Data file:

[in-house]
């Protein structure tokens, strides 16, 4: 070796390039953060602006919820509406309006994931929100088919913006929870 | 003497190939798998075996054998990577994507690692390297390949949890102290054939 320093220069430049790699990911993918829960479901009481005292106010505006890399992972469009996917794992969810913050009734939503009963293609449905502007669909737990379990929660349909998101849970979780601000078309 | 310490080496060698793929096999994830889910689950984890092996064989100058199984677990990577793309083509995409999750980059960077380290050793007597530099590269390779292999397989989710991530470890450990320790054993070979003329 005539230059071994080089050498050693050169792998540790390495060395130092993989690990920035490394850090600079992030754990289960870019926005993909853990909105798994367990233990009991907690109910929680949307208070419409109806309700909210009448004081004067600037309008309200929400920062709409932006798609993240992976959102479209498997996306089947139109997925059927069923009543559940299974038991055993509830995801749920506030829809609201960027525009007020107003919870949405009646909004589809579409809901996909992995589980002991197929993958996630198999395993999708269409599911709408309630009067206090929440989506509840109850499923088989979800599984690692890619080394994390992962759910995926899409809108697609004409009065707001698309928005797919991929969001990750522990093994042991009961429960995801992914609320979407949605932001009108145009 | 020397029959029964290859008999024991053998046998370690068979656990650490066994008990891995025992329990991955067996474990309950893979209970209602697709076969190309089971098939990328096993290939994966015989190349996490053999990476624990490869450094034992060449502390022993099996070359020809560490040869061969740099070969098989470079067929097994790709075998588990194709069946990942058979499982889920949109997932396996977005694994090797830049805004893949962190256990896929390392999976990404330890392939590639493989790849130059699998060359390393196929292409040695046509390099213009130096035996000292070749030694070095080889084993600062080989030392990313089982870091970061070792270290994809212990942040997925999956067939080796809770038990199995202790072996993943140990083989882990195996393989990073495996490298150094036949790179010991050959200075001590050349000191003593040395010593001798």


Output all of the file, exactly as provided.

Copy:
[in-house]
């Protein structure tokens, strides 16, 4: 070796390039953060602006919820509406309006994931929100088919913006929870 | 003497190939798998075996054998990577994507690692390297390949949890102290054939 320093220069430049790699990911993918829960479901009481005292106010505006890399992972469009996917794992969810913050009734939503009963293609449905502007669909737990379990929660349909998101849970979780601000078309 | 310490080496060698793929096999994830889910689950984890092996064989100058199984677990990577793309083509995409999750980059960077380290050793007597530099590269390779292999397989989710991530470890450990320790054993070979003329 005539230059071994080089050498050693050169792998540790390495060395130092993989690990920035490394850090600079992030754990289960870019926005993909853990909105798994367990233990009991907690109910929680949307208070419409109806309700909210009448004081004067600037309008309200929400920062709409932006798609993240992976959102479209498997996306089947139109997925059927069923009543559940299974038991055993509830995801749920506030829809609201960027525009007020107003919870949405009646909004589809579409809901996909992995589980002991197929993958996630198999395993999708269409599911709408309630009067206090929440989506509840109850499923088989979800599984690692890619080394994390992962759910995926899409809108697609004409009065707001698309928005797919991929969001990750522990093994042991009961429960995801992914609320979407949605932001009108145009 | 020397029959029964290859008999024991053998046998370690068979656990650490066994008990891995025992329990991955067996474990309950893979209970209602697709076969190309089971098939990328096993290939994966015989190349996490053999990476624990490869450094034992060449502390022993099996070359020809560490040869061969740099070969098989470079067929097994790709075998588990194709069946990942058979499982889920949109997932396996977005694994090797830049805004893949962190256990896929390392999976990404330890392939590639493989790849130059699998060359390393196929292409040695046509390099213009130096035996000292070749030694070095080889084993600062080989030392990313089982870091970061070792270290994809212990942040997925999956067939080796809770038990199995202790072996993943140990083989882990195996393989990073495996490298150094036949790179010991050959200075001590050349000191003593040395010593001798």